There are so many greats—from centuries ago to the present. I still re-read the classic philosophers when I can find time. I was a comparative literature major in college, so I’m a huge fan of fiction. Almost any fictional work gives us an opportunity to deploy our ethics imagination—to try out different situations wearing someone else’s shoes. Non-fiction writers who have (enjoyably!) exposed ethical intricacies from different specialties include: John Carreyou’s Bad Blood (corporate—on Theranos), Joseph S. Nye, Jr.’s Do Morals Matter? (presidential ethics), and David Fromkin A Peace to End All Peace (how historical roots—the Middle East here—have lasting influence on ethics).
3. How do you think reading can help us be more ethical humans and better decision makers?
Reading opens our minds, giving us perspective and helping us lift our gaze and see both our awesome potential and the potential harm we might cause. Great writers remind us what it means to be human and leave us knowing . . . and questioning . . . more about ourselves. So much of ethics stems from our ability to tether decisions to our humanity and to appreciate the power and responsibility we each have with every choice we make. And so much of ethics requires resilience—our ability to bounce back, and help others bounce back, after our inevitable errors.
4. What do you read for fun? Any particular authors or genres you read to relax or for entertainment?
For fun, I love anything to do with martial arts, karate in particular—whether translations of ancient works (Gichin Funakoshi) or the book equivalents of a Bruce Lee movie (although I love the movies too!)! I also love spiritual works and writers. I just enjoyed Pope Francis’ Let Us Dream: The Path to a Better Future. And I’m a real fan of biography even outside of politics.
5. What are you reading and enjoying now? What's next on your list?
I have a terrible habit of reading many different books at once—sometimes slow to finish I must confess. I’m currently reading The Overstory and The Nickel Boys, and I just finished Don DeLillo’s The Silence. For non-fiction I’m finishing up Fareed Zakaria’s Ten Lessons for a Post-Pandemic World and digging into President Obama’s A Promised Land.
Why We Act: Turning Bystanders Into Moral Rebels by Catherine Sanderson
Published: 2020 | Pages: 209
“Taking small steps in the right direction—or even refusing to take a single step in the wrong direction—can make a big difference.”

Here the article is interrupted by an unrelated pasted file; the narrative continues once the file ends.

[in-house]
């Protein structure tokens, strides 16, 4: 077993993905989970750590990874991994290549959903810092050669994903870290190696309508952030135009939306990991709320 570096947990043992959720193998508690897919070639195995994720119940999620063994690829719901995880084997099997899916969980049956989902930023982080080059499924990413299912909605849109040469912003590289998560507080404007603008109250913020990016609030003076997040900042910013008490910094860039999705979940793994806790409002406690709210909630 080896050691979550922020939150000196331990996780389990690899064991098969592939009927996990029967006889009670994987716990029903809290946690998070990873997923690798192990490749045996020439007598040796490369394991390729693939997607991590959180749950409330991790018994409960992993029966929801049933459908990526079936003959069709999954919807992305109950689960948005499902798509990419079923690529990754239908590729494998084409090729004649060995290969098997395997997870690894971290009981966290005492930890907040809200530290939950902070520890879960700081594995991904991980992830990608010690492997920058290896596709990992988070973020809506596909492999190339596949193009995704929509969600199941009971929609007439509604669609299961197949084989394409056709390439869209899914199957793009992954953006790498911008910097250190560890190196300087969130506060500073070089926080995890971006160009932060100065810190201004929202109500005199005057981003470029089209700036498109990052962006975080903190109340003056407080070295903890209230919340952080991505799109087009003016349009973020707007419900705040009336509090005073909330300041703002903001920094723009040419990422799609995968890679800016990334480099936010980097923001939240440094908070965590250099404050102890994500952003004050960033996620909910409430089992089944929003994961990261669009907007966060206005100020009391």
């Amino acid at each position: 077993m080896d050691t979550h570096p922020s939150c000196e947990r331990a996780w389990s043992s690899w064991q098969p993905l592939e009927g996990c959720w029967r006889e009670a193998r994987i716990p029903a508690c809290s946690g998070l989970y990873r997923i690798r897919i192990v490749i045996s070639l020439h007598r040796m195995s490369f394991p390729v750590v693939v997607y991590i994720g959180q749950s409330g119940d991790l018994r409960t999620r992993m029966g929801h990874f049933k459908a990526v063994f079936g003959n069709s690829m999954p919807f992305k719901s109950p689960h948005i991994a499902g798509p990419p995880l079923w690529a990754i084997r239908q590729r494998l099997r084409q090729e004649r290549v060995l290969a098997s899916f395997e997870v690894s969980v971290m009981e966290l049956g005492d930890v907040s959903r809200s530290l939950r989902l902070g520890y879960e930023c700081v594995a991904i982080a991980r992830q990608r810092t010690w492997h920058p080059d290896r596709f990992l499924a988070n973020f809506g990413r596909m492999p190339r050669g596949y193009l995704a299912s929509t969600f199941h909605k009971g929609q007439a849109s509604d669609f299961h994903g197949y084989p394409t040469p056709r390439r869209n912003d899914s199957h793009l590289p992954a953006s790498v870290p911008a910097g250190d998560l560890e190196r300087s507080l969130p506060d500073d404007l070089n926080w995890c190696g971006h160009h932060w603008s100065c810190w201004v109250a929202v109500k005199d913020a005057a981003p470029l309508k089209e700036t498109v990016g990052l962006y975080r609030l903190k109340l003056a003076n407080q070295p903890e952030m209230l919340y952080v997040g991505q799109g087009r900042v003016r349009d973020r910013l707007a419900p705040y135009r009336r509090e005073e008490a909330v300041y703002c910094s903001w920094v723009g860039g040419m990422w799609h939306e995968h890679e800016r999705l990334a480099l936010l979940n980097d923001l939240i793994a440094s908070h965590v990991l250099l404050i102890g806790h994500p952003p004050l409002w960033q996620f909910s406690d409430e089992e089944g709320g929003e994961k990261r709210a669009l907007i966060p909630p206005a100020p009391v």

Whereas Liautaud’s work on ethics largely focuses on case studies, Sanderson’s book leans on the research about morality, especially as it relates to why good people stand by in the face of wrongdoing.
She starts by seeking to explain why humans engage in bad behavior—and it’s not just because there’s some bad apples among us: “This belief that bad behavior is caused by bad people is reassuring and comforting. Unfortunately, it’s also wrong.”
In learning about these varying factors—the most powerful of which seems to be related to elements of groupthink—we can then have a better idea of what keeps us from helping people in need, from standing up in the face of racist or sexist comments, from confronting unethical behavior in our workplace.
As with The Power of Ethics, I took a lot of notes on this one. Sanderson’s insights into human nature were revealing—a little disheartening at first, but then incredibly hopeful once she got into the practicals of how to train yourself to be a “moral rebel.”
As the author notes, simply being exposed to examples of moral courage can increase our own. The book itself does that by highlighting ordinary people who made choices to be moral rebels, and made a real difference.
Admittedly, when it came to the research overviews, I often skimmed through methodology and data in order to get to the meaty results, but I paid closer attention in the second half when she was providing more concrete examples and tips for counteracting unethical behavior.
Why We Act is a necessary read for parents (especially of high schoolers and college student), educators, and workplace leaders.
That’s all for me this week. I’d love to hear what you’re reading, and any great books about ethical dilemmas that you’d recommend.
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Thanks for the time and inbox space,